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Understanding the Federal Payment Levy Program

Financial Management Service (FMS) of the Department of the Treasury instituted the Federal Payment Levy Program (FPLP) in 2000 to collect overdue taxes owed by individuals and business owners. This program allows the Internal Revenue Service (IRS) to apply a continuous levy on specific payments that are issued through the FMS. It is part of the Taxpayer Relief Act of 1997, Section 1024, IRS Code 6331. The IRS can levy the following assets under the provisions of this program:

  • Employment retirement annuities for federal workers
  • Some federal salaries
  • Travel advances or reimbursements for federal employees
  • Some social security benefits
  • Medicare provider and supplier payments
  • Benefits paid to you by the Railroad Retirement Board
  • Payments received by you as a contractor or vendor providing services for the federal government. This includes defenses contractors.

The IRS expects to expand the program in the future to include additional federal employee benefits and salaries. As a business owner, you may be able to appeal the levy if you are in bankruptcy proceedings, can prove undue financial hardship or you have already made payment arrangements with the IRS.

Notice of Intent to Levy

The IRS transfers files of delinquent accounts to the FMS to determine if the taxpayer is set to receive any federal payments. If the database produces a match, the IRS sends a Final Notice of Intent to Levy and Your Right to a Hearing. If you do not respond to the letter within 30 days, the IRS notifies the FMS to withhold specific federal payments until you make arrangements to pay your outstanding tax bill. In most cases, the levy is removed within 30 days after receiving your payment.

You Can Request Audit Reconsideration

The IRS may have assessed the levy based on incorrect information. If you believe this to be the case, you should contact the IRS after receiving the letter and ask for an audit reconsideration. The IRS must stop levy proceedings while your audit is under review. To increase the chances of your audit reconsideration being successful, you must provide written documentation of your business income and expenses available.

When You Can't Afford to Pay the Levy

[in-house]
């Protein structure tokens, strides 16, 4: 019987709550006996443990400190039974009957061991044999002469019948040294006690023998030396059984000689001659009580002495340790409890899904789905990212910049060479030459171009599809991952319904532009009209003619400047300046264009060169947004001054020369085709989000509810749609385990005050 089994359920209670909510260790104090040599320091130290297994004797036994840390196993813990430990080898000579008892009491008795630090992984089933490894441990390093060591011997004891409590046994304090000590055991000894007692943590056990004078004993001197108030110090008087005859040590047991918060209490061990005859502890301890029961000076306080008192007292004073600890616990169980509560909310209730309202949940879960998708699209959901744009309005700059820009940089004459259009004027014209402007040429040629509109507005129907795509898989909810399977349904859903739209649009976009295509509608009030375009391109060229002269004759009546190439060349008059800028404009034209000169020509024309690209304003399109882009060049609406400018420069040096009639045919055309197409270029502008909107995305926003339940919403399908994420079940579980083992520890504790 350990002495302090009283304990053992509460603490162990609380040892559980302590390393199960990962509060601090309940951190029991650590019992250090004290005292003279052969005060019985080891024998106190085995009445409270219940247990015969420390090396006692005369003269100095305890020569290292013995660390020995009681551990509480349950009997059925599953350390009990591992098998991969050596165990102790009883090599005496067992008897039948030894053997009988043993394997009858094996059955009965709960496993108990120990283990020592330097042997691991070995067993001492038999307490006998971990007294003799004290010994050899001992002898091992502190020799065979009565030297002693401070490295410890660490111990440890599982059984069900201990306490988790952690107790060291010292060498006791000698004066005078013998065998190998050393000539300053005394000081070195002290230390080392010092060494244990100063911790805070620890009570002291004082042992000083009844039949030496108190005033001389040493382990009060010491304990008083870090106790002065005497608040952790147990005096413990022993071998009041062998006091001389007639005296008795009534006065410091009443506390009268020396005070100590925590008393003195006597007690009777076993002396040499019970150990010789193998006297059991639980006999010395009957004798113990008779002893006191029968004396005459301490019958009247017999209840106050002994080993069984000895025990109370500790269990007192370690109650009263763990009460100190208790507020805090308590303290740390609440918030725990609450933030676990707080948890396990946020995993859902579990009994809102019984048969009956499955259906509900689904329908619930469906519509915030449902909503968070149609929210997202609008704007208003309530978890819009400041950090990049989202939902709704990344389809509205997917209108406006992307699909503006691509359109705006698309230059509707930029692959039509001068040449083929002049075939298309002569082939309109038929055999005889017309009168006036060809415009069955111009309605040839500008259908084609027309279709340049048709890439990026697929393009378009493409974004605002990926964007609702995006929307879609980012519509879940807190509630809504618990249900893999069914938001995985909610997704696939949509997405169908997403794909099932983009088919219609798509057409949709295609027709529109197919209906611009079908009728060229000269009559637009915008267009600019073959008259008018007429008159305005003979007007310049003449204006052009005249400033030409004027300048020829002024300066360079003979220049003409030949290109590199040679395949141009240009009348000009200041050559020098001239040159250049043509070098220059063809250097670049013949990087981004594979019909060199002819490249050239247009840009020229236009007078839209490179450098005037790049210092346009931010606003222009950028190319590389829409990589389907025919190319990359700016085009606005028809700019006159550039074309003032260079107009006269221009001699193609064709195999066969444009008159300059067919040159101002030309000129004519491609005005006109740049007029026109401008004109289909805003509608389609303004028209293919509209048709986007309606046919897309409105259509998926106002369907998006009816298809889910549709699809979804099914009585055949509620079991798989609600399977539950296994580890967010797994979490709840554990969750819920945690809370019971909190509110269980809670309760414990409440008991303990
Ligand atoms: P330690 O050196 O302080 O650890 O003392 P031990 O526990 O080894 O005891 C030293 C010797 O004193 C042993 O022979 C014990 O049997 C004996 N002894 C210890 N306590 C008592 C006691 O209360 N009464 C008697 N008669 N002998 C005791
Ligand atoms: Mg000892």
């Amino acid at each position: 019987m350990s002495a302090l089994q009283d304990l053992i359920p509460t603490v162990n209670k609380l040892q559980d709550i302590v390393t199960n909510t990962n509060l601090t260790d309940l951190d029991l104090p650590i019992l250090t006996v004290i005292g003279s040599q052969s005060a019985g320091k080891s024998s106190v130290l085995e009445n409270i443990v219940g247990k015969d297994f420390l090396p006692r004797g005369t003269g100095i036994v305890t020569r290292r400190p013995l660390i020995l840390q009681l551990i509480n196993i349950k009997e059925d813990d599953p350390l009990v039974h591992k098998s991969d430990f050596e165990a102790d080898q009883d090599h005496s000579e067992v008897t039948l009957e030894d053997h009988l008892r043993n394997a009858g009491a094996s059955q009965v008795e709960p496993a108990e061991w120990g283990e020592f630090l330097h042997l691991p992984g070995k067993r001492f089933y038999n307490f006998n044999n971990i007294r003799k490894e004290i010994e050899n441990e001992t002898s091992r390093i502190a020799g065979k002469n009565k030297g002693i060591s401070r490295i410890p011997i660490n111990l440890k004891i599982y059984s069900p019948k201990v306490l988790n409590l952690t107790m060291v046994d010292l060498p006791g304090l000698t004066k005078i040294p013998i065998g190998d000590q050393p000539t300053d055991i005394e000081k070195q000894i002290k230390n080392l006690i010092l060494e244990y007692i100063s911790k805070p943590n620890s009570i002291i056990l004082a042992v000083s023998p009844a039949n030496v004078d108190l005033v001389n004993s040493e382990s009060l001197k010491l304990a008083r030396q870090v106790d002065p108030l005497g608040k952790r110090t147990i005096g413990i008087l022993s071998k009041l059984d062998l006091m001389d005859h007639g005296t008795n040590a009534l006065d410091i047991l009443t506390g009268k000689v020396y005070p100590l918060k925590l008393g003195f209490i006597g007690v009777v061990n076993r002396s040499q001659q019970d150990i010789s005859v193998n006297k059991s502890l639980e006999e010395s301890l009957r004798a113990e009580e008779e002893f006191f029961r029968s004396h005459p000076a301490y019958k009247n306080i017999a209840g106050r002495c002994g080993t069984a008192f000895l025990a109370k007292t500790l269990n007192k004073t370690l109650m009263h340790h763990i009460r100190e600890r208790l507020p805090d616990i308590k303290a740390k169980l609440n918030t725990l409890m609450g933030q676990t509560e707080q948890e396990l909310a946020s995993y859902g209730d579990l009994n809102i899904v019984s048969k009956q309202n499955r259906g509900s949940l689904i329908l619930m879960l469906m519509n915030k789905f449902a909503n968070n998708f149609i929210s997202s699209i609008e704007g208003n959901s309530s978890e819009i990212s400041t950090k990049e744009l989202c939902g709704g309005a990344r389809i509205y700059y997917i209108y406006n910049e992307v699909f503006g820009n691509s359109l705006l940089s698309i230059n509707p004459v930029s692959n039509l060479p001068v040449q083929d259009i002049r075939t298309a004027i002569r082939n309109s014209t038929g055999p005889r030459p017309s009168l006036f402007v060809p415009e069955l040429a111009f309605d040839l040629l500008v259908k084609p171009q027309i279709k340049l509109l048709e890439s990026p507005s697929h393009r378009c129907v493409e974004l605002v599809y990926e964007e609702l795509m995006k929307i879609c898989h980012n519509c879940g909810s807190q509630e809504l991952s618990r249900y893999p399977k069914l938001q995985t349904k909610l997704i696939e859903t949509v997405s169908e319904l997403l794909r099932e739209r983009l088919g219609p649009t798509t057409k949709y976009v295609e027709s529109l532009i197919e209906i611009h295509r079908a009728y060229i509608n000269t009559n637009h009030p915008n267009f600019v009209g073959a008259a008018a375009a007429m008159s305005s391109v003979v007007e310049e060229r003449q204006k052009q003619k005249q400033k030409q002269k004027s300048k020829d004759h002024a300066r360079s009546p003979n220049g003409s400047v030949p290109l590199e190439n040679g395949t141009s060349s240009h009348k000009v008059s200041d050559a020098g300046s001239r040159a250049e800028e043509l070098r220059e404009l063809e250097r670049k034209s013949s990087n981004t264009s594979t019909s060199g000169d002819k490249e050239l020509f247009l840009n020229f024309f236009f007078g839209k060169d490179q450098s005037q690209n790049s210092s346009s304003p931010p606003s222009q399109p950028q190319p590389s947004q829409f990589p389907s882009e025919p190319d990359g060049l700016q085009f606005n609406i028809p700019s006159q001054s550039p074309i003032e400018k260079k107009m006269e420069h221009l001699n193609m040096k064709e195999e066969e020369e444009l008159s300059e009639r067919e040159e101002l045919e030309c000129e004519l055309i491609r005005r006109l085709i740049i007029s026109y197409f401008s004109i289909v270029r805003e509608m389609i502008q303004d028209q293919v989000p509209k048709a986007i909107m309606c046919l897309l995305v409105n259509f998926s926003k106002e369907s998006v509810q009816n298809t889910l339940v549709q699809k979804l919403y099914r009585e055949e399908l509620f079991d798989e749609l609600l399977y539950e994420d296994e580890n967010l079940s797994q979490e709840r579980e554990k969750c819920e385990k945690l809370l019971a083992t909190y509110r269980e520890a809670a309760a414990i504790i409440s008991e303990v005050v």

You may agree that you owe the levy but not have the funds to pay it in full. In this case, contact the IRS immediately to explain your situation. You can propose an affordable payment plan, but the IRS has the final say on whether or not to approve it. Another alternative is to request that the IRS label your debt as currently uncollectible. This is a classification the IRS uses if it agrees that you can't afford to pay your business debt at this time. Just remember that it doesn't erase the debt and that penalties and interest are continuously added to your delinquent tax bill until you remit full payment.

Considerations Under the Small Business Jobs Act of 2010

If your company is a federal contractor, the FMS may issue a levy against your income and assets without sending you an Intent to Levy letter. However, you will receive a letter after the levy has already been placed. If you don't take action to resolve your outstanding business debt, your federal payments may be reduced by 15 percent. If the amount of tax owed is less than 15 percent of the payment, the IRS can withhold the entire payment. The IRS may refuse 100 percent of the payment to certain government contractors and vendors. In both situations, the IRS levy is continuous until you satisfy the unpaid debt or make payment arrangements.

Notification When Your Federal Payments Get Levied

The IRS must notify you in writing when it applies a levy to your outstanding business debt. Your letter should list the amount of federal funds the IRS withheld as well as information about the federal program that was levied. Every letter contains contact information for you to get in touch with the IRS to remedy the situation as soon as possible.